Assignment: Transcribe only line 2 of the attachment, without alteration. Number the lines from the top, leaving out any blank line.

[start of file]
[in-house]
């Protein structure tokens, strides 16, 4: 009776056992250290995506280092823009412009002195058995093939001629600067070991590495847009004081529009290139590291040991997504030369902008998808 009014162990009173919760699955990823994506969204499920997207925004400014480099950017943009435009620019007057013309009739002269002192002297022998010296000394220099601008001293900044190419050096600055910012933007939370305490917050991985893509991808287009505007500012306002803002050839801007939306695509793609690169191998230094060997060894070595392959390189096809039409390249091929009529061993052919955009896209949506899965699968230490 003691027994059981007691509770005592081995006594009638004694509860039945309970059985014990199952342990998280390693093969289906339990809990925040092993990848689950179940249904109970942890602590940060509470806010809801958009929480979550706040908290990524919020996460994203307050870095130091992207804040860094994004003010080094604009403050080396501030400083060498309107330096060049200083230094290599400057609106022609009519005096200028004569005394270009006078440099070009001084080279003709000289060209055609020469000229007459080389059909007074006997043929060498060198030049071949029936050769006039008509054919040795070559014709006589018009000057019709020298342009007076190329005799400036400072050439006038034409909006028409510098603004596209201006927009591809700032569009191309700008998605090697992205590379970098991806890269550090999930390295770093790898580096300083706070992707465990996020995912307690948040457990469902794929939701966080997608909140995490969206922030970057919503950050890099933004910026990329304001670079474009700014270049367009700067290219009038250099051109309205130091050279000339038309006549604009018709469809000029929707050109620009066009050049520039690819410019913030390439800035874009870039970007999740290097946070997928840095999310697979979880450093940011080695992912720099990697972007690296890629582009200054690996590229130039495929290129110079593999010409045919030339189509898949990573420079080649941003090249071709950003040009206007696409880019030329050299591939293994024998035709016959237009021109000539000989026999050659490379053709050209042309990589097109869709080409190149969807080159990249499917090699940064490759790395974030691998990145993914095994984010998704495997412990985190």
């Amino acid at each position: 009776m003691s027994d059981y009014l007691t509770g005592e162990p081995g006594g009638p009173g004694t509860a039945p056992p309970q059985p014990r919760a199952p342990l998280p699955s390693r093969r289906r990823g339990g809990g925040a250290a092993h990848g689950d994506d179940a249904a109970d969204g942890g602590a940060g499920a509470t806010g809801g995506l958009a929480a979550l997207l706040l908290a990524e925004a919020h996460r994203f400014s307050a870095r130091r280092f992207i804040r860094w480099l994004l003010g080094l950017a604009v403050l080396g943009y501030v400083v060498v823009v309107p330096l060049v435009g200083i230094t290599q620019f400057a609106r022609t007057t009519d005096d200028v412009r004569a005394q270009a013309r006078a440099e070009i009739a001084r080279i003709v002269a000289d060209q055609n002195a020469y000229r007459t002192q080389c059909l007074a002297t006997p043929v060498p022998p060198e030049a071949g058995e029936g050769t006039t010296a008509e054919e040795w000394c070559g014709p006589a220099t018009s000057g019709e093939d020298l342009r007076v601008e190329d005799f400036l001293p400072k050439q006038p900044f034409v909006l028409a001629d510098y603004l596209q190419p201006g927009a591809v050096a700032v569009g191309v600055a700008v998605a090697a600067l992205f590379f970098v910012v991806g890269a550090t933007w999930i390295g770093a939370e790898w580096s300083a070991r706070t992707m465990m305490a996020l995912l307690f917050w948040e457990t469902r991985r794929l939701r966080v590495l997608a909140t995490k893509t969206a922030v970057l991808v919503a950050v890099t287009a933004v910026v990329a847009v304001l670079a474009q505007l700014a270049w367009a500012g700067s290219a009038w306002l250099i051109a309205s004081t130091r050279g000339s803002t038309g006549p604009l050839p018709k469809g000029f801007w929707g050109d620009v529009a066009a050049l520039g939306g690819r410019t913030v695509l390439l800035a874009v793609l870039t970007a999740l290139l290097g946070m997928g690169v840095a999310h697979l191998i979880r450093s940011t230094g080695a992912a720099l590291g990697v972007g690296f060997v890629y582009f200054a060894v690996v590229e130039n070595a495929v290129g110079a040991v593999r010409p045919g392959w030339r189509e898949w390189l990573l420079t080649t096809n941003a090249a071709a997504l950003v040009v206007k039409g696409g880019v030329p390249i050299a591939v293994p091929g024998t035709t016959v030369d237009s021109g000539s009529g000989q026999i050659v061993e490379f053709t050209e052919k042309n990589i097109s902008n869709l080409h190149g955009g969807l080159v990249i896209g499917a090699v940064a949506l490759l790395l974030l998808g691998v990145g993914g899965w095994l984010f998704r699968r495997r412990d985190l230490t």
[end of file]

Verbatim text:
């Protein structure tokens, strides 16, 4: 009776056992250290995506280092823009412009002195058995093939001629600067070991590495847009004081529009290139590291040991997504030369902008998808 009014162990009173919760699955990823994506969204499920997207925004400014480099950017943009435009620019007057013309009739002269002192002297022998010296000394220099601008001293900044190419050096600055910012933007939370305490917050991985893509991808287009505007500012306002803002050839801007939306695509793609690169191998230094060997060894070595392959390189096809039409390249091929009529061993052919955009896209949506899965699968230490 003691027994059981007691509770005592081995006594009638004694509860039945309970059985014990199952342990998280390693093969289906339990809990925040092993990848689950179940249904109970942890602590940060509470806010809801958009929480979550706040908290990524919020996460994203307050870095130091992207804040860094994004003010080094604009403050080396501030400083060498309107330096060049200083230094290599400057609106022609009519005096200028004569005394270009006078440099070009001084080279003709000289060209055609020469000229007459080389059909007074006997043929060498060198030049071949029936050769006039008509054919040795070559014709006589018009000057019709020298342009007076190329005799400036400072050439006038034409909006028409510098603004596209201006927009591809700032569009191309700008998605090697992205590379970098991806890269550090999930390295770093790898580096300083706070992707465990996020995912307690948040457990469902794929939701966080997608909140995490969206922030970057919503950050890099933004910026990329304001670079474009700014270049367009700067290219009038250099051109309205130091050279000339038309006549604009018709469809000029929707050109620009066009050049520039690819410019913030390439800035874009870039970007999740290097946070997928840095999310697979979880450093940011080695992912720099990697972007690296890629582009200054690996590229130039495929290129110079593999010409045919030339189509898949990573420079080649941003090249071709950003040009206007696409880019030329050299591939293994024998035709016959237009021109000539000989026999050659490379053709050209042309990589097109869709080409190149969807080159990249499917090699940064490759790395974030691998990145993914095994984010998704495997412990985190």